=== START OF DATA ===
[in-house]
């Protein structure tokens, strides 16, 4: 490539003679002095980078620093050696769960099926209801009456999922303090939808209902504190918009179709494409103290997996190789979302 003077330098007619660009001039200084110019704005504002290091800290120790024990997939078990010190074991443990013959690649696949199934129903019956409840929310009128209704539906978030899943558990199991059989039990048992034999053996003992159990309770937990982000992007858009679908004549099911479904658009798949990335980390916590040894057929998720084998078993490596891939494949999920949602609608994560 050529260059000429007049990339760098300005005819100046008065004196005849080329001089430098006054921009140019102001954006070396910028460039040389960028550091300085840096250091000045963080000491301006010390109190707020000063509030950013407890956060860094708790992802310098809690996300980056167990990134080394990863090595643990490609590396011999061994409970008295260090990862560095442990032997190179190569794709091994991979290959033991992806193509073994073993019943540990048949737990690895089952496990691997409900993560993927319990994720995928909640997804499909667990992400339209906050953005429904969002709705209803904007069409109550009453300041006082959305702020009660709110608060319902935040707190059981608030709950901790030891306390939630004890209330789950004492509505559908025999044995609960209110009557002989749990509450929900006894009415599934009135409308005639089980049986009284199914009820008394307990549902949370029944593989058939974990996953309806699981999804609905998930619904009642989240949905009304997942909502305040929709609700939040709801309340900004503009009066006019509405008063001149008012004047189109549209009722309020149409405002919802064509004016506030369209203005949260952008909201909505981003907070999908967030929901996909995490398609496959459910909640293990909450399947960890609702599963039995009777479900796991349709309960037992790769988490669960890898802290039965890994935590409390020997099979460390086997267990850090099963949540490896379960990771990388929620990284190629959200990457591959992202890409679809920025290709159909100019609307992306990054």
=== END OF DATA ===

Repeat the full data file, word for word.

[in-house]
């Protein structure tokens, strides 16, 4: 490539003679002095980078620093050696769960099926209801009456999922303090939808209902504190918009179709494409103290997996190789979302 003077330098007619660009001039200084110019704005504002290091800290120790024990997939078990010190074991443990013959690649696949199934129903019956409840929310009128209704539906978030899943558990199991059989039990048992034999053996003992159990309770937990982000992007858009679908004549099911479904658009798949990335980390916590040894057929998720084998078993490596891939494949999920949602609608994560 050529260059000429007049990339760098300005005819100046008065004196005849080329001089430098006054921009140019102001954006070396910028460039040389960028550091300085840096250091000045963080000491301006010390109190707020000063509030950013407890956060860094708790992802310098809690996300980056167990990134080394990863090595643990490609590396011999061994409970008295260090990862560095442990032997190179190569794709091994991979290959033991992806193509073994073993019943540990048949737990690895089952496990691997409900993560993927319990994720995928909640997804499909667990992400339209906050953005429904969002709705209803904007069409109550009453300041006082959305702020009660709110608060319902935040707190059981608030709950901790030891306390939630004890209330789950004492509505559908025999044995609960209110009557002989749990509450929900006894009415599934009135409308005639089980049986009284199914009820008394307990549902949370029944593989058939974990996953309806699981999804609905998930619904009642989240949905009304997942909502305040929709609700939040709801309340900004503009009066006019509405008063001149008012004047189109549209009722309020149409405002919802064509004016506030369209203005949260952008909201909505981003907070999908967030929901996909995490398609496959459910909640293990909450399947960890609702599963039995009777479900796991349709309960037992790769988490669960890898802290039965890994935590409390020997099979460390086997267990850090099963949540490896379960990771990388929620990284190629959200990457591959992202890409679809920025290709159909100019609307992306990054």